7. Junie, thank you so much! Just found a huge set on Ebay that ships abroad for a decent price! And Fawns, thanks, the middleman idea is a good one for future sets.
  8. I really love Top Secret Adventures but I am abroad and can't get them, unfortunately. Do you know of any books or similar puzzle programs for geography that ship overseas? I looked at Little Passports but it doesn't seem meaty enough for the price? Thanks!
  9. OK everyone, just to keep you posted: I have somewhat refined the writing club idea, and I see it structured roughly as follows: The club will be a safe, supportive online environment where children can explore and develop their writing, and share it with new friends. It will be based on two prongs: a weekly learning activity to explore one element of writing (e.g. memorable beginnings, creating suspense, 'showing' not 'telling') or a genre (narrative, poems, newspaper-style reports) plus an optional weekly free or prompt based writing. Children (and moms) be told the theme of each activity a week ahead, so they can gather any relevant piece of writing that they particularly enjoy (theirs or by an established author) . They will then be able to share their chosen piece of writing with the rest of the club, explaining why they like it and think it is strong. I will then provide a small piece of 'boring' writing and ask for their help to make it more effective by applying the skills we are exploring each particular week. I find that this is the best way to develop a writing skill, because my children are very sensitive to what they perceive as criticism of their work, but don't have any qualms in improving mine! Children would then have the option to write their own piece, either following a set prompt or choosing their own theme (ideally using their newly practiced skill). They can then share what they have written with the rest of the club at a later meeting and, for those who wish it, they can also receive positive, constructive feedback from me (not sure whether I mentioned this before, but I am a professional writer) as well as other class members. If I can run this on Currclick, I'd ideally like it to be a hybrid club, with a live session themed around the learning activity while the actual writing would be self-paced, with prompts available on the class page. The live session would be recorded for those who miss it. The club would be designed for 7 to 12 years olds and would be free and not faith-based. I have emailed Currclick to ask whether they would be interested in running the club on their platform, but I haven't heard back yet. As soon as I do, I'll let you know and, assuming you are still interested in your children joining the club, we can get it off the ground.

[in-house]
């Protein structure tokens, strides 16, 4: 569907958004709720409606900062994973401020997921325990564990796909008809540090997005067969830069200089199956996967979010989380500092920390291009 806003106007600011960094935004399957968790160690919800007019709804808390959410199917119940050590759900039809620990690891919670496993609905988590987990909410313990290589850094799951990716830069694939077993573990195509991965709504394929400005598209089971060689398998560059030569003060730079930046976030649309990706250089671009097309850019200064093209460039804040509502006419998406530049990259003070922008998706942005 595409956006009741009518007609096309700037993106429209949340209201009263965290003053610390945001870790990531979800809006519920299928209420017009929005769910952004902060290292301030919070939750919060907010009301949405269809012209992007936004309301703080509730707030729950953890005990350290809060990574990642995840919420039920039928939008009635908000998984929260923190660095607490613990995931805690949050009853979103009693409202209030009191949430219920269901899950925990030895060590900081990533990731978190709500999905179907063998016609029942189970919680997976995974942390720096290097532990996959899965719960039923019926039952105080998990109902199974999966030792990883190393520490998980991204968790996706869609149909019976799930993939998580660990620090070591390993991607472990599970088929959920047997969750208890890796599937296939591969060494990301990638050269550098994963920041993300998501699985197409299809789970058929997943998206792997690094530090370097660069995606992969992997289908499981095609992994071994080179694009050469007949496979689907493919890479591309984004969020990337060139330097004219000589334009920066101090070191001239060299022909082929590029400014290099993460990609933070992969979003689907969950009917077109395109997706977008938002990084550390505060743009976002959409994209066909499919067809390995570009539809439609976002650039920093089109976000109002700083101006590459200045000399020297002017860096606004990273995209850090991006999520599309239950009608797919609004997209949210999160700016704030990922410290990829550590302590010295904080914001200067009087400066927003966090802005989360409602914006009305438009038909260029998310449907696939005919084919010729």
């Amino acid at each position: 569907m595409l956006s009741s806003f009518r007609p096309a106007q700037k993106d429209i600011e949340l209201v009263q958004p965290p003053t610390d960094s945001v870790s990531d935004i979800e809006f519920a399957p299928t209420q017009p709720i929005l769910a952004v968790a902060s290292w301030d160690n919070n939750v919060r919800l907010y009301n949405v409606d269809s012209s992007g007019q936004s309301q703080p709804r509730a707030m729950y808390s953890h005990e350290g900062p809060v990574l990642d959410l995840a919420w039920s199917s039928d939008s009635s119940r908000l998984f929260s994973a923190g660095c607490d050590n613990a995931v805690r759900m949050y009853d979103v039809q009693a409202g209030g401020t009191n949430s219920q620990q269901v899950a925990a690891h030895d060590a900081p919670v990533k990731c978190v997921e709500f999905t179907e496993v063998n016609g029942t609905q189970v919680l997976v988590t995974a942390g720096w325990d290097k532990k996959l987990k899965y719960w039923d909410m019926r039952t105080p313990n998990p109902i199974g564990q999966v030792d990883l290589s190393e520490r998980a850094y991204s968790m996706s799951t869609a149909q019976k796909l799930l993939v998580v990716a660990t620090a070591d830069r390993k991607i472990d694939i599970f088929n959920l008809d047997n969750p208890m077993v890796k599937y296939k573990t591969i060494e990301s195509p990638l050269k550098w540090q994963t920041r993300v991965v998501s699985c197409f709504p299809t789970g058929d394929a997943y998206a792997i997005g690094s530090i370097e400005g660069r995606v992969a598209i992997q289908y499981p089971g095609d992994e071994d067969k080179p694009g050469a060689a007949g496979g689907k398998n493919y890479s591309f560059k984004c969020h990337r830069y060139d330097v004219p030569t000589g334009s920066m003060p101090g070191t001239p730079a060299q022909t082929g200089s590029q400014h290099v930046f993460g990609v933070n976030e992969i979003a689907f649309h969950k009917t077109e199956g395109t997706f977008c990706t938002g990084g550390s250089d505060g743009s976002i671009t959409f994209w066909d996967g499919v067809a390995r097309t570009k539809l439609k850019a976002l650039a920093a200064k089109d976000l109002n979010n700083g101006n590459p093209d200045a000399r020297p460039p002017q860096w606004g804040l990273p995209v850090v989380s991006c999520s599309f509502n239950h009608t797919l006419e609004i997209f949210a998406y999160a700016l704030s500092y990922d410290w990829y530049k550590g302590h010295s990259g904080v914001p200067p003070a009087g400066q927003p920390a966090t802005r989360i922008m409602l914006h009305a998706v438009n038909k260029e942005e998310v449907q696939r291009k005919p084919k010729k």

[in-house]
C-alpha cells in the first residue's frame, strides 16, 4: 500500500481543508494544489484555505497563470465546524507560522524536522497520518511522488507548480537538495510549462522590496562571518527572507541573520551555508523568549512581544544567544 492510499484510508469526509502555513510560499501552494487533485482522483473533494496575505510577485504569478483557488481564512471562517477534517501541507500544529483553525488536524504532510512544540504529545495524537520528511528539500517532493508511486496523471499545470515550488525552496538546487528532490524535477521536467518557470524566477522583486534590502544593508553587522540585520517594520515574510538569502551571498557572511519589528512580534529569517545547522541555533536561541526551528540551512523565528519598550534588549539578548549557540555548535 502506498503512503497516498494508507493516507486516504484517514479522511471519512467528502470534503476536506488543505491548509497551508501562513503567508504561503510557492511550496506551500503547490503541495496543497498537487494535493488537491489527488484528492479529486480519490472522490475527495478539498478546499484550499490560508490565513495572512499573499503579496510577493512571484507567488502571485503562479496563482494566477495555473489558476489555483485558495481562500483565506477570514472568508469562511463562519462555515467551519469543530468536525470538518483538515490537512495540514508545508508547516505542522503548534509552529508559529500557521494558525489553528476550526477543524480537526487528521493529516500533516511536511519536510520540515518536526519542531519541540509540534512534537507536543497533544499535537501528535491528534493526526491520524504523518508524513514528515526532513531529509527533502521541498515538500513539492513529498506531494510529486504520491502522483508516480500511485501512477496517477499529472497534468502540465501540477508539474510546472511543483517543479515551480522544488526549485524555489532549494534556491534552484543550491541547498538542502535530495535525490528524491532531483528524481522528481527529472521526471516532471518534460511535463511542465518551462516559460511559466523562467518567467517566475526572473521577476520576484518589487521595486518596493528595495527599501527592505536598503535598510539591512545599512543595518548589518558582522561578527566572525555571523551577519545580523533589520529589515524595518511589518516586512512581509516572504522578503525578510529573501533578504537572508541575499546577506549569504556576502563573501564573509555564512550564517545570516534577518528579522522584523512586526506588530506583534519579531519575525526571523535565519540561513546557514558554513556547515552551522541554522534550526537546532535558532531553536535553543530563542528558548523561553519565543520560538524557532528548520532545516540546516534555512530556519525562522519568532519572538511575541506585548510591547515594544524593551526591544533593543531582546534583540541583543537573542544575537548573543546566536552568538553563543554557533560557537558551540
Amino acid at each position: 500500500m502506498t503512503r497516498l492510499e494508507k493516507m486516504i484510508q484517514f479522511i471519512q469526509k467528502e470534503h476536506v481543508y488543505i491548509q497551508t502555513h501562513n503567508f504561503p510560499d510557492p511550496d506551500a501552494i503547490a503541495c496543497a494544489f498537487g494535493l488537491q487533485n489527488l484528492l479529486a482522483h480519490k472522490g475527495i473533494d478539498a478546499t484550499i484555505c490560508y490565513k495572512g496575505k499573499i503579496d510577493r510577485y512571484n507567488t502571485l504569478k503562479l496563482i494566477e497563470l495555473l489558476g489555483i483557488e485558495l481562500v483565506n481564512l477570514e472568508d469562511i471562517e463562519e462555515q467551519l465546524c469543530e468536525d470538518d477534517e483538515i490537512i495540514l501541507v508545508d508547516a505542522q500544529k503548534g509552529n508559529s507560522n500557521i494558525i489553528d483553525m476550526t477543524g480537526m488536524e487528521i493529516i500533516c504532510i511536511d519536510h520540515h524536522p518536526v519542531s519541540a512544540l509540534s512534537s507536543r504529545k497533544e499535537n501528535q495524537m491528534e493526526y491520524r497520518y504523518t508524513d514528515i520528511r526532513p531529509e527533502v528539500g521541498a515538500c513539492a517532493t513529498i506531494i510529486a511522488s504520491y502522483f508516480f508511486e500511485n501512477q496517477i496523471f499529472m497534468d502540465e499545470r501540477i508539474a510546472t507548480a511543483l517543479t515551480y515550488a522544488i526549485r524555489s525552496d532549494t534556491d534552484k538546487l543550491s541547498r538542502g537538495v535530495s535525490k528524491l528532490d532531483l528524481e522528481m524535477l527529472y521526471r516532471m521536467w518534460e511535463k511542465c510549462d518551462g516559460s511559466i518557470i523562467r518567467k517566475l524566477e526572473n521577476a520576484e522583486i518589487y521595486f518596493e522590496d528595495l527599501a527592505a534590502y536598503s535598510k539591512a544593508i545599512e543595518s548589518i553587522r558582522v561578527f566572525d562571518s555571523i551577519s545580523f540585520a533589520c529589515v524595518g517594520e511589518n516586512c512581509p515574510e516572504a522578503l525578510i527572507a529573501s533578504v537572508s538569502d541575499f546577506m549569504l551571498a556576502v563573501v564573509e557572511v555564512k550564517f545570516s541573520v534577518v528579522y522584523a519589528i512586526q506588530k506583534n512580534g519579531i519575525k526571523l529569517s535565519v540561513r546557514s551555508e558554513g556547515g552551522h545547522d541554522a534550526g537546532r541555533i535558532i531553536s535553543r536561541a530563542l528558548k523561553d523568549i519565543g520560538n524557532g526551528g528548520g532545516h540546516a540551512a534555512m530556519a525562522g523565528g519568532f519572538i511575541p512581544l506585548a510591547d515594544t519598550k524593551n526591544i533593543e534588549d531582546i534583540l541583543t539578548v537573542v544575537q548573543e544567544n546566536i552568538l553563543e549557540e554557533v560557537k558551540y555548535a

10. I have been in a similar situation, and pulled the books I deemed age inappropriate, replacing them with others (had exactly the same qualms as you about Twenty and Ten, for example, and decided to skip it). It worked well. So my take is that, aslong as you are only making a few substitutions, you can go with Bookshark. However, if you feel the majority of the books old be inappropriate, I'd go with BYL.
  11. OK, here is a question: would you prefer a live club that meets at a set time every week or a self-paced one that has weekly activities and prompts but can be accessed when convenient?
  12. OK, hee is a question: would you prefer a live club that meets at a set time every week or a self-paced one that has weekly activities and prompts but can be accessed when convenient?
  13. Glad to see so many people are interested! One thing I'm really trying to work out how to address feedback. Some children (like my DS and my DD) can get very precious about their writing. At the same time, constructive feedback can be very useful. So perhaps we could have feedback only for children who want it, and keep it positive (e.g. I'd like to find out more about/ hear more of...): what do you think?
  14. Thanks Jennifer, I hadn't thought of Currclick! Grover, I am glad to hear it has potential. I'm turning a few ideas in my head and will post more soon!
  15. Galore Park, the publisher of Latin Prep, also publish a set of Latin Prep workbooks for practice, so maybe those could help? Also, if you are Ok with your DD using an iPad app, Pipiatum Level 1 covers pretty much the same ground as Latin Prep 1.